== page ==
Salt has often been a catalyst by which the interaction of life, colonialism and apartheid can be made visible and subject to change. From India to South Africa and today’s ongoing Palestinian hunger strike, salt is the means by which the inhuman form of colonial oppression can be tasted. To deny access to salt by taxation, price or the regulations of mass incarceration is to colonize human life itself. It is to assert that only certain types of human life are beyond price and have inherent dignity.
In his book Debt, activist anthropologist David Graeber calls gestures like passing the salt “baseline communism.” If you sit at a table with someone, whether in your own home or a dining place elsewhere, and they ask you to pass the salt, you simply do it. You don’t try and monetize the transaction. You don’t demand some kind of reciprocal gesture, like passing the pepper, just because you passed the salt. It is the simple recognition that the request comes from a human being like yourself.
This common interaction suggests that, as Graeber puts it, “communism is the foundation of all human sociability,” not to be confused with the formerly existing state Communism of the Soviet period. Nor is it about the exchange of goods. It’s the basic generosity and hospitality that makes human social life possible. It was this impetus, for example, that led the Native peoples of the Americas to give food to white settlers to their long-term detriment.
In 1930, Mahatma Gandhi protested against the British imposition of a tax on salt in colonial India by walking to the sea in his now-famous Salt March. Arrived at the coast, he picked up a handful of dried salt, deliberately breaking the colonial law. The absurdity of the colonizer prohibiting the colonized from using a natural product epitomized the baseline stupidity of colonialism. It was perhaps his most effective act of non-violent resistance, or satyagraha, and some 60,000 Indians were arrested for contravening the salt laws in similar fashion.
A few years ago, I visited the University of Pretoria in South Africa. I used the example of salt as baseline communism in a seminar. Later, students told me that the university had recently introduced a charge for salt in its cafeteria. It was just a couple of cents, irrelevant to those like myself with means, so I had not noticed. For those without resources, always the Black South African students, such small charges are exactly what prevent them from being able to study.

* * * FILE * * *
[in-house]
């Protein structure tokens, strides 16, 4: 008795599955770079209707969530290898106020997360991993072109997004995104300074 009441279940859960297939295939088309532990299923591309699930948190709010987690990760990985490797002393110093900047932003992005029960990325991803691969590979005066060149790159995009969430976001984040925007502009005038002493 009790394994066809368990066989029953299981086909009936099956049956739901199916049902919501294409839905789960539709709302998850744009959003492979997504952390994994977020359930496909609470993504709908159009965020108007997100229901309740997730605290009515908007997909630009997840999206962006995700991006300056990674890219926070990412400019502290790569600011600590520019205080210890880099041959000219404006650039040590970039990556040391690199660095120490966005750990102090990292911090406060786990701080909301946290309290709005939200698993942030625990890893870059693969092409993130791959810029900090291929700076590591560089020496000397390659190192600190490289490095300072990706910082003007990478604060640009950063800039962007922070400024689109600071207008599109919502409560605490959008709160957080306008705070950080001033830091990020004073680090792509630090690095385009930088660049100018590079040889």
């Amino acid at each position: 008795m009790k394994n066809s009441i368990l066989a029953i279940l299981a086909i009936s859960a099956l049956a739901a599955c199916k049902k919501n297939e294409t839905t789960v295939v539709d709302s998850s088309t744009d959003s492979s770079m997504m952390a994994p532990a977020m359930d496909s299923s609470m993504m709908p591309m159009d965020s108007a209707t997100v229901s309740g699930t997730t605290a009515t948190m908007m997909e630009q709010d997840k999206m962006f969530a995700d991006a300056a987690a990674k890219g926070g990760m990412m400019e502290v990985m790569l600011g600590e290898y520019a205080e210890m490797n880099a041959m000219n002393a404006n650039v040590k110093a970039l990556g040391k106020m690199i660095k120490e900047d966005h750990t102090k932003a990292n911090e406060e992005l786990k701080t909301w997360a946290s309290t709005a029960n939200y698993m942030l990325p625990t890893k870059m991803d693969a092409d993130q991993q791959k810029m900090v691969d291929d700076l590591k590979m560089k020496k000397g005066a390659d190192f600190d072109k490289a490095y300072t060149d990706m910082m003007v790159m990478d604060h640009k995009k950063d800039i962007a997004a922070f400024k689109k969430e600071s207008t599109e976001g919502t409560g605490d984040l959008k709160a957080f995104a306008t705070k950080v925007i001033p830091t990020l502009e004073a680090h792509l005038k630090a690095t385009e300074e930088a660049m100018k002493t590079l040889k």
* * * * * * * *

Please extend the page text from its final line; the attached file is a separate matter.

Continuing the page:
Just as utility debt, rent arrears or a traffic ticket can disrupt African-American social life, as Ferguson has taught us, so could this little salt tax end the possibility of a Black South African student making ends meet. In 2012, Black South Africans earned an average 3000 rand ($224) per month. Assuming that a student might not make that average, it’s easy to see how even small extra charges add up. At Wits University, one of the most expensive, student fees range between 30,000 and 60,000 rand. As a result, only 53% of Black South African students graduate six years after beginning their degree. As many as a third drop out after only a year.
The students did not accept their endless immiseration. When the Zuma government attempted to raise tuition fees by 8%, they rose up, created #FeesMustFall and defeated the increase. The student movement has now turned to decolonizing education, using the slogan “Decolonize the Curriculum.” For Dr Shoshe Kessi of the Black Academic Caucus, “we can’t have a dialogue about Black people’s dignity. That is a given.” And yet it is not. That is why the Palestinian hunger strike is a dignity strike and why the hunger strike is a decolonial action.
In the Palestinian hunger strike in Israeli prisons, the regime has taken to denying the strikers salt. They had been consuming only water mixed with salt, a basic and fundamental nutrient without which life is endangered. Denying salt is denying life. More exactly, it denies social life, which is to say, human life. Graeber describes how communities like those of the Iroquois are divided into halves. The two sides interact in specific ways. You can marry only people from the other side, while you are obligated to bury their dead, just as they bury yours. “Society will always exist,” says Graeber. “Therefore there will always be a north side and a south side of the village.”
The regime wants to deny that possibility. It refuses the principle of hospitality, which capital has mutated into “the hospitality industry,” a contradiction in terms if ever there was one. According to Graeber, there is an Arab story that a burglar accidentally tasted the salt in a house he was robbing. Realizing that he had partaken of their salt, he replaced their property because now he was bound to them. Israel wants to be bound to no one and to deny the possibility of there being common life between peoples of different religions or ethnic backgrounds.
Aarab Barghouti, Marwan Barghouti’s son, launched the “saltwater challenge.” He drank a glass of salt water, like that then being consumed by the strikers, and challenged others to do the same. Thousands have done so, including Yacoub Shaheen, the winner of Arab Idol 2017. In a striking understanding of what is at stake, hospitality industry businesses like the Grand Park Hotel in Ramallah have posted videos of their staff taking the challenge.
What is the meaning of this challenge? It does not raise money like the ALS Ice Water challenge. It recognizes that the “village” of the social world exists, even and especially in prisons. By performing the action of those imprisoned, the challenged do not pretend that their conditions are the same. Rather they recognize that there is a duty of care toward the incarcerated. It is to enact the conditions of baseline communism in the only way possible.